There is a lot we don’t know about what will happen if Roe v. Wade is overturned in June. What we do know is that it will be illegal to get an abortion in 13 states immediately and another 13 are likely to follow. While many states will make exceptions for the life of the mother, medical emergency exceptions are not as clear as they may seem—how close to death does a woman have to be before an abortion is legal isn’t black-and-white, and a doctor will need to make that decision while also weighing the risk of criminal prosecution.
What is clear is that many women are alive today because they could have an abortion. Deanna Corby is one of them. Stephen, her husband, told us what it was like to almost lose her and how they have a family today because they discussed it and Deanna had an abortion in April 2017. —Jason Silverstein
We had been trying for nine months. We tried to stay cautious, but we were ecstatic. We started buying baby books. Deanna bought a pair of baby shoes. We had friends who were pregnant and thought, how great they will grow up together as friends. We were making a lot of plans. We didn’t hold anything back.
Deanna is a horse trainer. If you don’t know horse people, they are tough. That morning she told me she wasn’t feeling very well and had a lot of stomach cramping. She was going to lay down. That’s not common for her. She was laying on the bed with a hand over her head and her eyes closed. It was just not her. If something hurts, she might mention it once. I said maybe we should go to the doctor to get this checked out. She thought they would just laugh at us.
I called my aunt, who is an emergency room doctor. She asked me to describe the pain and if Deanna was sweating. I said yes. She said, “You have to go to the hospital right now.” I had to help her into the car.
They took her back to the exam room immediately. The nurse checked her blood pressure. Then she checked it a few more times because she didn’t believe it. Her blood pressure was 70 over 50. “We have to get a doctor,” she said. “Hold on.”
It’s the weirdest thing. We were both at this point worrying, but there was no blood on the outside. There was no outward sign of what was going on. So we had no idea how life threatening of a situation she was in.
The doctor came to take her into a room with a nurse and they start doing an ultrasound. They were pushing really hard on her stomach to try to find what side the embryo was on. And it was a very young embryo—it was hard to find it because it was so small and there was a lot of blood, which can make it more difficult. Eventually they found what side it was on. Deanna said it was excruciating.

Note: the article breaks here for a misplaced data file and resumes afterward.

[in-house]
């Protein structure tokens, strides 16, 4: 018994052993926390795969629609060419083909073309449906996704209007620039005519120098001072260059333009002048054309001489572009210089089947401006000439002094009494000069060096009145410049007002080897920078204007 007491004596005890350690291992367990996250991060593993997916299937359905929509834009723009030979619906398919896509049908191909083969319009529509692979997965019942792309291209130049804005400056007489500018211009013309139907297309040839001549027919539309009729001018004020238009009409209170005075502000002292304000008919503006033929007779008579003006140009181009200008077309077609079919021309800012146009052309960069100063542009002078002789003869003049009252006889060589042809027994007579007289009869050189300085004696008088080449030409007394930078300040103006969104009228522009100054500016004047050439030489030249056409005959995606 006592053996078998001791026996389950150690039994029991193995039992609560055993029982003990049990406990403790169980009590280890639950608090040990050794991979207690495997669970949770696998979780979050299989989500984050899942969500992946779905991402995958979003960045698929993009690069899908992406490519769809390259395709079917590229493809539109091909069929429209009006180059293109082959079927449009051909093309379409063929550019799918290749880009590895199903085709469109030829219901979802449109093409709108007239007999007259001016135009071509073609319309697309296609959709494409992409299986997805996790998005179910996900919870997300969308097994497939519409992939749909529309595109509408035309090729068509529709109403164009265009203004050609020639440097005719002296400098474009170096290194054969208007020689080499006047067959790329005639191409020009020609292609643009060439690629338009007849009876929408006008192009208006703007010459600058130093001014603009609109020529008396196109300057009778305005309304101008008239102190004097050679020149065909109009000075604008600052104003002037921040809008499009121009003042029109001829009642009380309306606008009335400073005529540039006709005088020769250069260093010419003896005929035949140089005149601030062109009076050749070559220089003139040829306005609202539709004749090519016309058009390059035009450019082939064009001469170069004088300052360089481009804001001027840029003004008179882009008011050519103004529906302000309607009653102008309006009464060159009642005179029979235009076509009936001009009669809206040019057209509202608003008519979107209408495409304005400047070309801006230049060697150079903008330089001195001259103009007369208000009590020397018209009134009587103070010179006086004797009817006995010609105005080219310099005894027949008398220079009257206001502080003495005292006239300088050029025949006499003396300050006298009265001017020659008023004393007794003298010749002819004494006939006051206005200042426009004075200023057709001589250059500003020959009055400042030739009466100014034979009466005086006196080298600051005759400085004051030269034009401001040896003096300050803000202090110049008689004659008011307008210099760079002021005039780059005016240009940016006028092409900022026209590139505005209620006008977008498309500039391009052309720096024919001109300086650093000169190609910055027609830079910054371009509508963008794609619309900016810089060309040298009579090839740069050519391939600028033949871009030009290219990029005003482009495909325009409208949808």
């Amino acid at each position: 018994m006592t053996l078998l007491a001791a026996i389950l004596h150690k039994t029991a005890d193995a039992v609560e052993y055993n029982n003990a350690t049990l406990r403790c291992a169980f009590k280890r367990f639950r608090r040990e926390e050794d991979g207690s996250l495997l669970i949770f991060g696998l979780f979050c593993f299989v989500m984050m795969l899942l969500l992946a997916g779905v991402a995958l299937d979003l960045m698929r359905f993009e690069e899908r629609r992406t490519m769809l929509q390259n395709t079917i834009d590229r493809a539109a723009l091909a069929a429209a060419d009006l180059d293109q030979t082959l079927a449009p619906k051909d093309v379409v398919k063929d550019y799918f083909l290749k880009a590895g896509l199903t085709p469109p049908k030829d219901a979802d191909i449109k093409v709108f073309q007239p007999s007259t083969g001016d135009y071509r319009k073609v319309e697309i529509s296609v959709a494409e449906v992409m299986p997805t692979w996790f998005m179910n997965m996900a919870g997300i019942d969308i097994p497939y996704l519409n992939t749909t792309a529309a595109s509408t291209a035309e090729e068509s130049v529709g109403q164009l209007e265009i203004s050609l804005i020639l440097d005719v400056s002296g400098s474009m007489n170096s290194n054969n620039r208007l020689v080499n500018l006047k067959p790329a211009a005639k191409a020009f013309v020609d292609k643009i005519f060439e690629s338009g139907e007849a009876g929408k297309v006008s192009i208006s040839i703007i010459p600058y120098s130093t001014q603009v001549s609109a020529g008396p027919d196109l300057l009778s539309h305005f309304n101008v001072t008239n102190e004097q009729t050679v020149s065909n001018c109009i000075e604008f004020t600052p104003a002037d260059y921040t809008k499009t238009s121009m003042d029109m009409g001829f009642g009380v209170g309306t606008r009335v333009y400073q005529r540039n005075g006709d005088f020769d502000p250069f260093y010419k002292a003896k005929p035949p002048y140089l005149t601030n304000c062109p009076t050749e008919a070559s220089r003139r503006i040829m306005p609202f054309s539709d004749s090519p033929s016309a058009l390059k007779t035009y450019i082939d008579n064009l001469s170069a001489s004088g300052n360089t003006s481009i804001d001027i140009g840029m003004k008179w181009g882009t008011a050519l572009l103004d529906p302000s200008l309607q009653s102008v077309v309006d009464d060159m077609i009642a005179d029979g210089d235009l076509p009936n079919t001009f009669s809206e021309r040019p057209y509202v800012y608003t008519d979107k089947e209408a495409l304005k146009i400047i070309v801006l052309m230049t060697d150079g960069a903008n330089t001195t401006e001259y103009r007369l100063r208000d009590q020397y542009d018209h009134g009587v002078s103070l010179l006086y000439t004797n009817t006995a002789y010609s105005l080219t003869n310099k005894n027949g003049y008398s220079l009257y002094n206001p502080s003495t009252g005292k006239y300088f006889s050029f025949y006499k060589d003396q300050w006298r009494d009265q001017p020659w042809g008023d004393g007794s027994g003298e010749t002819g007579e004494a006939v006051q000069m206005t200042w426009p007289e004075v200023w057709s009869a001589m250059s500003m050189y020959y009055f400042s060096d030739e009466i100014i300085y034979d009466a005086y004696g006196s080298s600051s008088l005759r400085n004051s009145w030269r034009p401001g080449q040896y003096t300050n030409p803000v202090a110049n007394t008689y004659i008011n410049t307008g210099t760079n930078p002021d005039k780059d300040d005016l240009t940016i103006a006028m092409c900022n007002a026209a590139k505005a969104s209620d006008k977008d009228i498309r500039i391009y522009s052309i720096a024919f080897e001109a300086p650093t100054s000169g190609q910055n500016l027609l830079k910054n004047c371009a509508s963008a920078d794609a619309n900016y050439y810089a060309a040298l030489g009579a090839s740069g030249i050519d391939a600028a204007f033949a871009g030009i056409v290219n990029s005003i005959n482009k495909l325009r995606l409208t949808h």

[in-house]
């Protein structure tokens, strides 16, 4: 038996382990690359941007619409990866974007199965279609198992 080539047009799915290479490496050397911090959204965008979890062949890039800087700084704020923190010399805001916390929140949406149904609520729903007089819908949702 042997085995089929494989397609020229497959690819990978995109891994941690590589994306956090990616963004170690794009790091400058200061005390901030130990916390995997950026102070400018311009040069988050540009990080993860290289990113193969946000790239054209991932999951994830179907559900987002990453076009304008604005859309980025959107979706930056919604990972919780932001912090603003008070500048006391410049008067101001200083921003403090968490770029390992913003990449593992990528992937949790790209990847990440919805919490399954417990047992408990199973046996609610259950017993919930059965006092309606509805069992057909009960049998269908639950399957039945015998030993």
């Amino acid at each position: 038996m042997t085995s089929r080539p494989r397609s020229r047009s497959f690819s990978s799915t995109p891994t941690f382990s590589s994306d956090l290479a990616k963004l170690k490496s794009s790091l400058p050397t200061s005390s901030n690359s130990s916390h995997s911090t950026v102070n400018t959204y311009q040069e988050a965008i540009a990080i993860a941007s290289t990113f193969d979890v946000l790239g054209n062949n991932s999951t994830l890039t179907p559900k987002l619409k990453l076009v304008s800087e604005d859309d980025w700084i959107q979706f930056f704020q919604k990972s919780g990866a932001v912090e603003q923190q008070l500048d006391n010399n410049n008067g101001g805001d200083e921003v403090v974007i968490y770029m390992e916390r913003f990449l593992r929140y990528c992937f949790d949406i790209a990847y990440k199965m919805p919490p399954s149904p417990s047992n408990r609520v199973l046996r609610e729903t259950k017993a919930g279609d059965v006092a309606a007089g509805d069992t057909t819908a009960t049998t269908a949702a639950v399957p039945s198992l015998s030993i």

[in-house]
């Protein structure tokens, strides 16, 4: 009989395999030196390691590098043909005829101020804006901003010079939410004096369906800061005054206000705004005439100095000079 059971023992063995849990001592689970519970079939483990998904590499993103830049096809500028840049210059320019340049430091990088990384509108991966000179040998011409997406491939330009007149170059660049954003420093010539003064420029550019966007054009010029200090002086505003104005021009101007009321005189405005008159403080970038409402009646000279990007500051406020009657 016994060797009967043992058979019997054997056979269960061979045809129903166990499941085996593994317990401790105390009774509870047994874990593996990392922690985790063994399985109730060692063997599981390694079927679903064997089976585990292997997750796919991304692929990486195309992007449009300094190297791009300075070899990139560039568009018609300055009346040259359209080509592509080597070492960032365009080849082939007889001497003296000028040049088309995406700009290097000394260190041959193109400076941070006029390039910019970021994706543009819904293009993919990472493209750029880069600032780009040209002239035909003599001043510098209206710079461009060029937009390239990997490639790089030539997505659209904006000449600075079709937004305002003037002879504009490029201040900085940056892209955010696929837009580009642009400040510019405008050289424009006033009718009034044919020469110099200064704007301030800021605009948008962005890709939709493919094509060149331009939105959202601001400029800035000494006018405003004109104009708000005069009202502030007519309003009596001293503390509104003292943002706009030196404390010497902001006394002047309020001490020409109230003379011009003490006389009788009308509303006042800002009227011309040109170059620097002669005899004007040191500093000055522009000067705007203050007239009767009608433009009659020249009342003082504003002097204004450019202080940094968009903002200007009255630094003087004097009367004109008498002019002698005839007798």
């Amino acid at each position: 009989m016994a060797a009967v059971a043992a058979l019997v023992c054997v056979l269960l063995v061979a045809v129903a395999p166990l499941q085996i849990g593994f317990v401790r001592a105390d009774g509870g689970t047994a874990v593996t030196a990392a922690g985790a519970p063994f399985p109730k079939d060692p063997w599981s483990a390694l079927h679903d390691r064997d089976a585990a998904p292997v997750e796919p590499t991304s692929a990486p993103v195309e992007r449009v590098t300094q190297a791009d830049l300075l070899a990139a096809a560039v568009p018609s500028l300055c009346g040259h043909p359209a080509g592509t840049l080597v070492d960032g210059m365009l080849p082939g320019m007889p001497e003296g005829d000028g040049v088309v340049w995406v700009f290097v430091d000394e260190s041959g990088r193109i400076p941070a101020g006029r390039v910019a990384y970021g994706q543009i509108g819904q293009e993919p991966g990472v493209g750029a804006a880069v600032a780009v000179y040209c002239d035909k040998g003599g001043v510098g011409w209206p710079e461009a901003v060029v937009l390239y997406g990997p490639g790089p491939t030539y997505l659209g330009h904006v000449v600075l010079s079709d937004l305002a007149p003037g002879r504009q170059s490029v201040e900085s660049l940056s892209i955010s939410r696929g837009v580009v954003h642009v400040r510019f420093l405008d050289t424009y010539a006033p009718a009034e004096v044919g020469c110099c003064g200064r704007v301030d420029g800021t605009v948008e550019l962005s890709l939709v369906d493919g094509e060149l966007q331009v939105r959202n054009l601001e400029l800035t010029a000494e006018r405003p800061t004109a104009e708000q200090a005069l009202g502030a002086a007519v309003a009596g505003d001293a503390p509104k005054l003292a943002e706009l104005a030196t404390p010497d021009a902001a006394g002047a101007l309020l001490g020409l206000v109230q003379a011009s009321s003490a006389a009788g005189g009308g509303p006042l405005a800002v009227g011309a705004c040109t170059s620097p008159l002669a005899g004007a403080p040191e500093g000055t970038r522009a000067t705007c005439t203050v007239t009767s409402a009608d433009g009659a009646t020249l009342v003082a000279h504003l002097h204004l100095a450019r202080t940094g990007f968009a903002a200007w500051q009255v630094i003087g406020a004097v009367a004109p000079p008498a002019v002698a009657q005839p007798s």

The doctor explained that the embryo started growing in the fallopian tube, which made the fallopian tube rupture. I asked how serious this was. He said, “We do this a lot. But it’s very serious and she’s lost a lot of blood.”
I directly asked him the question. “Are you saying she might die?”
“Yes, it’s a possibility,” he said. “She has a lot of bleeding.”
One of us asked about the embryo. The doctor said, “There’s nothing to do. It’s not viable. It’s not going to survive.”
I knew these kinds of things could happen. But I never thought we would need an abortion, because we wanted a family and we were financially stable and ready.
We had only found out we were pregnant three weeks before. We hadn’t even told our family. I had to start making phone calls to her father and her mother and brother and my side of the family.
I was completely confused to have had so recently an amazing, life-changing moment of happiness when we found out we were pregnant, then to hear someone say not only is that going to be taken away, but your wife may die, too. I just wanted her to get better. I don’t know if I fully grasped it in the waiting room with the hours slowly ticking away, not knowing if I’m going to have a family when it’s done.
It was a four hour wait. We were told it was supposed to be two. Eventually, the doctor came out and said they were able to stop the bleeding but they had to take out the whole right fallopian tube. The reason it took so long was that the bleeding was so bad. They think she lost 2.5 liters of blood.
We checked out of the hospital 36 hours later. Deanna was so calm. Almost emotionless. Three days later, it hit her hard that we had lost the pregnancy and she almost died. That’s when she really started crying. We went through a year battling with what happened—that she lost a tube and felt she really lost part of her body. And she feared she may not ever get pregnant again.
We tried for four years with IVF and had a daughter on May 30 of last year. I don’t know how I’ve managed to be as lucky as I am to have the best partner I could have imagined and have an incredibly beautiful and wonderful daughter. To think about not having them…my life would have been over.
I don’t know how I would have reacted if the doctor had said, “There’s something we could do to save her life, but the law says we can’t and she has to die.”
I think we both feel guilty that there was a child that unfortunately we lost. Deanna still has the baby shoes she bought and keeps them in a little box to remember embryo we lost. It is hard for her not to blame herself that she got to live but this baby didn’t.
But we are both incredibly happy that she is okay and we have our daughter. We wouldn’t have our daughter if not for the abortion that saved my wife’s life.
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